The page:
Photo: Jared C. Tilton/Getty Images

MORGAN: Winners and Losers from the Alabama 500 at Talladega

By David Morgan, NASCAR Editor

Each week NASCAR Editor David Morgan will break down who’s hot and who’s not after the Monster Energy NASCAR Cup Series race weekend. Today, we break down the Alabama 500 at Talladega Superspeedway.


Brad Keselowski – With Ford having won the first three restrictor plate races of the season, Keselowski and the remainder of the Ford contingent came into Talladega with Sunday’s Alabama 500 circled as a prime opportunity to complete the season sweep and punch their ticket into the next round of the playoffs.

“We know we have to come to these races and make something happen because this is our opportunity, and we like to find more to be more competitive on the mile‑and‑a‑halfs, but that’s not the opportunity as it stands right now, so we’ll have to make the most of these,” said Keselowski.

And make something happen, he did.

Keselowski, who had scored four Talladega wins in his career prior to Sunday, was in top form throughout the day, which featured three red flags and pushed the race into overtime. Keselowski was able to keep his nose clean, but it was a push from his Team Penske teammate Joey Logano that propelled him into the lead on the last lap and allowed him to score his fifth win at the track.

Not only did the win give Ford their fifth straight at the track, Keselowski also grabbed an automatic advancement to the playoff semi-finals, keeping him safe from elimination next weekend at Kansas and keeping his hopes of a second title alive.

“This is still sinking in,” Keselowski added. “It is a special place to get to race and a special place when you win here. It was really a collaborative effort with the team and getting a real fast car and making the right moves as a driver and a lot of help from up above with staying out of those wrecks. It really takes all three and we had them all today.”

Denny Hamlin – While the majority of the playoff drivers found themselves getting caught up in one of Talladega’s many crashes on Sunday, there were just two that stayed out of the fray and persevered to the end: race winner Brad Keselowski and Denny Hamlin.

Hamlin, who entered the day with an 11 point advantage over the cut line, avoided trouble all day, leading two times for four laps and found himself in position for the win late, pushing leader Ryan Newman out front on the penultimate lap.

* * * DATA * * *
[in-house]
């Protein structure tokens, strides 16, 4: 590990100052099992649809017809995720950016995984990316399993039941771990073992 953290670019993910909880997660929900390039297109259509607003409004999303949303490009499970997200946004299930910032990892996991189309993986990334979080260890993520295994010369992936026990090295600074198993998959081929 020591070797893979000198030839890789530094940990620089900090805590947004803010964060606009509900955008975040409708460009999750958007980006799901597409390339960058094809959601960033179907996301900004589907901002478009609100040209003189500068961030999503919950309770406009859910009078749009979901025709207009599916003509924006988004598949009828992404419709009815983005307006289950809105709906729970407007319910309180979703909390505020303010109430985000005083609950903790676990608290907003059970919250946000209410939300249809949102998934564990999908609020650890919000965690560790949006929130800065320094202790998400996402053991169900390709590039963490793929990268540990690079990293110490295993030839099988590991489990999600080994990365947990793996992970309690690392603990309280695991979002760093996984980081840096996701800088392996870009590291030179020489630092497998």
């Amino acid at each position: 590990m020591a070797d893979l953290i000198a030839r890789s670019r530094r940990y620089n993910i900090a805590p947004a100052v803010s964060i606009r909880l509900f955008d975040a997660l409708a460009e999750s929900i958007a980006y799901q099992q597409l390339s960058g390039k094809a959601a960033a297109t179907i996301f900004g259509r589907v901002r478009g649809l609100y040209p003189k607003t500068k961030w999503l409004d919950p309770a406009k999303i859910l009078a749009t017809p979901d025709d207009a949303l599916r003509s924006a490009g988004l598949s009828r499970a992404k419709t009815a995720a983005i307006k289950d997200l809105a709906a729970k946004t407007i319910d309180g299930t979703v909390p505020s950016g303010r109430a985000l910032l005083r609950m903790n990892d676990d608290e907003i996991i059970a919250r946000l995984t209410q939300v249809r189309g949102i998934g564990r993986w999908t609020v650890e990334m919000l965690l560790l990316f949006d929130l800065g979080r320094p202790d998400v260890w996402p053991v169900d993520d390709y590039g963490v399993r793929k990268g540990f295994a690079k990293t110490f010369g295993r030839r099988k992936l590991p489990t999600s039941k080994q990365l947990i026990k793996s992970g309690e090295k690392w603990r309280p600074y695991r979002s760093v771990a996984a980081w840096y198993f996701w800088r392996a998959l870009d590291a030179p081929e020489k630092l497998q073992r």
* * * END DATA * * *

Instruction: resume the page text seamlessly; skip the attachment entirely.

Though he got shuffled out and finished sixth when the checkered flag flew, the fact that he was one of the only playoff drivers still standing at the end of the race gives him some breathing room heading to Kansas, as he increases his points lead to 21 over the cut-off ahead of next week’s elimination race. This means that unless something drastic happens, Hamlin will more than likely be moving on to the Round of 8.

“You always want to win, I don’t care about the points,” said Hamlin. “Our FedEx Toyota team really did a good job all weekend. The three big wrecks that happened, they all started in front of us and somehow we got through every time so it was quite amazing. Still a good day overall, but wish we had a little more.

“There’s so few race cars out there, my chances were pretty good to win this thing especially given the circumstances we were the only ones with no damage. Just did everything I wanted to do for one lap, it’s just the last two I didn’t. It certainly could’ve been worse. There were guys around us that got caught up in wrecks and so that part of it was good for us, but you just want to have a shot to win and we had a shot to win and just didn’t quite have all everything just right. It was just there was so much battling going on with just a few cars. If you lost a run it would just take forever to try and get it back so we finished kind of back of the pack there.”

Non-Playoff Drivers – With only two playoff drivers still in the lead pack at the end of Sunday’s race, the non-playoff drivers had their opportunity to shine. Falling in behind race winner Keselowski, were drivers like Ryan Newman, Trevor Bayne, Joey Logano, and Aric Almirola, while the second half of the top-10 featured Dale Earnhardt, Jr., Kasey Kahne, Gray Gaulding, and David Ragan.

Some of those were career-bests, like Gaulding’s finish, which others were some of their best finishes of the season. Almirola’s finish was his best since returning from injury, Bayne posted his best finish of 2017, Newman scored his best finish at Talladega ever, and Earnhardt’s seventh place finish was his best restrictor plate result since his runner-up finish at the track in October 2015.

“We got lucky,” said Earnhardt, who started on pole and led seven laps. “That was just luck being in the right place at the right time and not getting swept up in any of those wrecks.  We had one there that knocked the splitter down really bad on the right-front and that is why we couldn’t do anything at the end.  The car was just dragging the ground and wouldn’t go, wouldn’t take off, so it was a little wounded out there at the end.  Still got a decent finish and came out of here in one piece.